The Traveler: Erik and the Worldly Savages

By Deuce

“I’m the traveler/I go from state to state/you see my face then I’m gone” Guru, “The Traveler”, Jazzmatazz Volume 2, 1995.

Contrary to popular belief, reality—as it is lived, experienced, and felt—is not always as it appears. To see things as they actually are, not as they are told to be by others, requires cognizance of the seen and the unseen. It necessitates discernment of connections, of causes and effects, no matter how longstanding the latter, or fleeting the former. Most of all, perhaps, it mandates an understanding of, and counterbalance to, that which is said and not said—particularly as it relates to the truth

Envision then, if you will, a van, much like any other. Perhaps it’s white. Perhaps its girth encompasses a significant portion of the road. Mayhap it does not. And then, right before your eyes, what if you were to see…

“my band, roll up in a van to your town, and get out at sort of your highway rest stop and you’re just trying to have a normal drive on a normal Saturday; it [would] very much seems like we’re savages,” admitted Erik Mut, front man for Erik and the Worldly Savages. “You hear the loud noises we make in the club; it’s very savage. The beat, you know, the way everybody starts drinking and dancing, it’s a savage ritual. I will own that, yeah. I will own that part of the perception. And you can romanticize it as well.”

The juxtaposition of that imagery—such scenes, smells, and events, as typifies the sometimes rollicking music of Break Free, the debut EP from Erik and the Worldly Savages, which just happens to be touching down tomorrow across streaming platforms just about everywhere—with the staid settings of Information Technology back office teams everywhere, may seem diametrical. It may seem out of place or, at best, out of touch with what’s termed reality.

But it’s no less true than the worldly savage musician taking over towns with primal music. And, it’s actually proved—at this point, which is still early on in the musician’s career—just a tad more lucrative.

“I started fixing computers when I was like, 16 years old, and dropped out of university to follow that because it was actually real,” the artist recounted. “The computers were real; I fixed them. The people I was fixing them for were real and I got to learn a lot about life because of that. Now like, 24 years later, I actually made a business out of fixing computers which now has people working for it in 22 countries.”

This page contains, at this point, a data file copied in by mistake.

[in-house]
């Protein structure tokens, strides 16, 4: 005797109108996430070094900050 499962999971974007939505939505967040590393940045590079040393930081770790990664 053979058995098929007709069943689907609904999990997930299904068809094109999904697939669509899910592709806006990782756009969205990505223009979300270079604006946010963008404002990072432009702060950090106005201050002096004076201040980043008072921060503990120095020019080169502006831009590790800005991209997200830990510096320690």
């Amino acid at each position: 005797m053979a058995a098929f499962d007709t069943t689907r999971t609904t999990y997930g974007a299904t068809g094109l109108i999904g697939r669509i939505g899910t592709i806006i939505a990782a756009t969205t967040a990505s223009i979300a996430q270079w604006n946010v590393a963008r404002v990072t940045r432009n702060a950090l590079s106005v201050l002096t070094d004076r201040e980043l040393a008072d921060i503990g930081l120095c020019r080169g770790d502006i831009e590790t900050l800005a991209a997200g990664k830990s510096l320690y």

Savage, you may wonder? Perhaps it’s best to defer judgment until later.

“Oh won’t you look at this world, that we’ve built for ourselves, it’s starting to look like a dystopian hell/oh we all wanted only to find our success but we ended up lonely in this corporate mess/so brainwashed our we, to think that we’re free as they tighten the rules of how we should be”, “Brainwashed”, Erik and the Worldly Savages, Break Free, 2002. Break Free is not so much of a condemnation of listeners as it is a call to challenge them, for them to question their surroundings, the societal norms and attendant behavior, and to choose their own way to live—be that in IT circles or on stage in clubs performing—that is congruous with not only the world as it, but as it should be.

“People like me, we want to understand why things are the way they are,” Erik mused. “Most of the time, growing up in a certain context, you’re told no, this is the way things are and you have to believe this because I said so. And, society says because they say so that you need to believe that. Where, there’s like a whole group of people that actually want more understanding, and want to understand what impact they have on the world, how they can make the world a better place. The world doesn’t become a better place if we just accept blindly the dogma that’s handed down to us by society and just go along with the machine. The world becomes a better place from people actually questioning the paradigm, the opinions, the ideologies, and stuff like that.”

That, as much anything else, is the message behind the music populating Break Free. Listen to it, hear Erik’s perspective, consider the binary nature of his professions, and ask yourself—who, or where, is the savage?

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